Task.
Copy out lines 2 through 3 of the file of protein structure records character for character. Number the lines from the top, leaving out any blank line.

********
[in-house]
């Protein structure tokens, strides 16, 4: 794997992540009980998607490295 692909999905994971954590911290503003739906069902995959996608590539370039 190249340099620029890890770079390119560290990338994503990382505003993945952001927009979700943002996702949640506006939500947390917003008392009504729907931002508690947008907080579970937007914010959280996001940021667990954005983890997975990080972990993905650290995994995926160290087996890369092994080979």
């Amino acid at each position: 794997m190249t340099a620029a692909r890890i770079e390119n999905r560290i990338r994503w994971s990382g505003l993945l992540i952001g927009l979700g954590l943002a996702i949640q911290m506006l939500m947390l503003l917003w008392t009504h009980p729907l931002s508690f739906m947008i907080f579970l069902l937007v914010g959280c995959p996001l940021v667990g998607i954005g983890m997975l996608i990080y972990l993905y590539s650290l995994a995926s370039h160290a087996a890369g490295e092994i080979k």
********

């Protein structure tokens, strides 16, 4: 794997992540009980998607490295 692909999905994971954590911290503003739906069902995959996608590539370039 190249340099620029890890770079390119560290990338994503990382505003993945952001927009979700943002996702949640506006939500947390917003008392009504729907931002508690947008907080579970937007914010959280996001940021667990954005983890997975990080972990993905650290995994995926160290087996890369092994080979």
């Amino acid at each position: 794997m190249t340099a620029a692909r890890i770079e390119n999905r560290i990338r994503w994971s990382g505003l993945l992540i952001g927009l979700g954590l943002a996702i949640q911290m506006l939500m947390l503003l917003w008392t009504h009980p729907l931002s508690f739906m947008i907080f579970l069902l937007v914010g959280c995959p996001l940021v667990g998607i954005g983890m997975l996608i990080y972990l993905y590539s650290l995994a995926s370039h160290a087996a890369g490295e092994i080979k």